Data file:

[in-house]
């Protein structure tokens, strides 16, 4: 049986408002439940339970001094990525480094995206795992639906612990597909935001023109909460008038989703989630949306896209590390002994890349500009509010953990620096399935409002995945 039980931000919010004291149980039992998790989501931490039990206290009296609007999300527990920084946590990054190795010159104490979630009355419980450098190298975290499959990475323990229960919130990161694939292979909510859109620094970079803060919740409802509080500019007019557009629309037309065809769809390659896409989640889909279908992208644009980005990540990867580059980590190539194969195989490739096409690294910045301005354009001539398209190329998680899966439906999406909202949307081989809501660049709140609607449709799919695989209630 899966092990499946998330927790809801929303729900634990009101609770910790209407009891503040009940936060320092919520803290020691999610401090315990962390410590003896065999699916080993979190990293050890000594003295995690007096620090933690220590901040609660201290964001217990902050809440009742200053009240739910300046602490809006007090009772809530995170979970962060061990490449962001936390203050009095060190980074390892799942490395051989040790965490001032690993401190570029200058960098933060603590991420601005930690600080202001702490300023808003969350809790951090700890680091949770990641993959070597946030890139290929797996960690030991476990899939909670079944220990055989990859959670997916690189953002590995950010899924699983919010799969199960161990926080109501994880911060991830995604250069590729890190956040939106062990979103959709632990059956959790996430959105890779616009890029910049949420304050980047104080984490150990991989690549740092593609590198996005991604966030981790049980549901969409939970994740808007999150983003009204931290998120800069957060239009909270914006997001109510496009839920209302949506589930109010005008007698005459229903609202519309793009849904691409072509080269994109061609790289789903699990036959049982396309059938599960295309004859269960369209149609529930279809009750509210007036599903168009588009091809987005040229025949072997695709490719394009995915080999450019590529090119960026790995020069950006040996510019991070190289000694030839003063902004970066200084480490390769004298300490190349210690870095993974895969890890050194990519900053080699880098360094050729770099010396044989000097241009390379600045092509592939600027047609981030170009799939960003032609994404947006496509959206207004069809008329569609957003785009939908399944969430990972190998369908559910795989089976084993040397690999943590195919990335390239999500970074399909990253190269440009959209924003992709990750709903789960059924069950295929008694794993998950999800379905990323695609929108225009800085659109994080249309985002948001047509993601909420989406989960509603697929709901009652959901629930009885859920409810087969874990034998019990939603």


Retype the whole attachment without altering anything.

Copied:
[in-house]
């Protein structure tokens, strides 16, 4: 049986408002439940339970001094990525480094995206795992639906612990597909935001023109909460008038989703989630949306896209590390002994890349500009509010953990620096399935409002995945 039980931000919010004291149980039992998790989501931490039990206290009296609007999300527990920084946590990054190795010159104490979630009355419980450098190298975290499959990475323990229960919130990161694939292979909510859109620094970079803060919740409802509080500019007019557009629309037309065809769809390659896409989640889909279908992208644009980005990540990867580059980590190539194969195989490739096409690294910045301005354009001539398209190329998680899966439906999406909202949307081989809501660049709140609607449709799919695989209630 899966092990499946998330927790809801929303729900634990009101609770910790209407009891503040009940936060320092919520803290020691999610401090315990962390410590003896065999699916080993979190990293050890000594003295995690007096620090933690220590901040609660201290964001217990902050809440009742200053009240739910300046602490809006007090009772809530995170979970962060061990490449962001936390203050009095060190980074390892799942490395051989040790965490001032690993401190570029200058960098933060603590991420601005930690600080202001702490300023808003969350809790951090700890680091949770990641993959070597946030890139290929797996960690030991476990899939909670079944220990055989990859959670997916690189953002590995950010899924699983919010799969199960161990926080109501994880911060991830995604250069590729890190956040939106062990979103959709632990059956959790996430959105890779616009890029910049949420304050980047104080984490150990991989690549740092593609590198996005991604966030981790049980549901969409939970994740808007999150983003009204931290998120800069957060239009909270914006997001109510496009839920209302949506589930109010005008007698005459229903609202519309793009849904691409072509080269994109061609790289789903699990036959049982396309059938599960295309004859269960369209149609529930279809009750509210007036599903168009588009091809987005040229025949072997695709490719394009995915080999450019590529090119960026790995020069950006040996510019991070190289000694030839003063902004970066200084480490390769004298300490190349210690870095993974895969890890050194990519900053080699880098360094050729770099010396044989000097241009390379600045092509592939600027047609981030170009799939960003032609994404947006496509959206207004069809008329569609957003785009939908399944969430990972190998369908559910795989089976084993040397690999943590195919990335390239999500970074399909990253190269440009959209924003992709990750709903789960059924069950295929008694794993998950999800379905990323695609929108225009800085659109994080249309985002948001047509993601909420989406989960509603697929709901009652959901629930009885859920409810087969874990034998019990939603």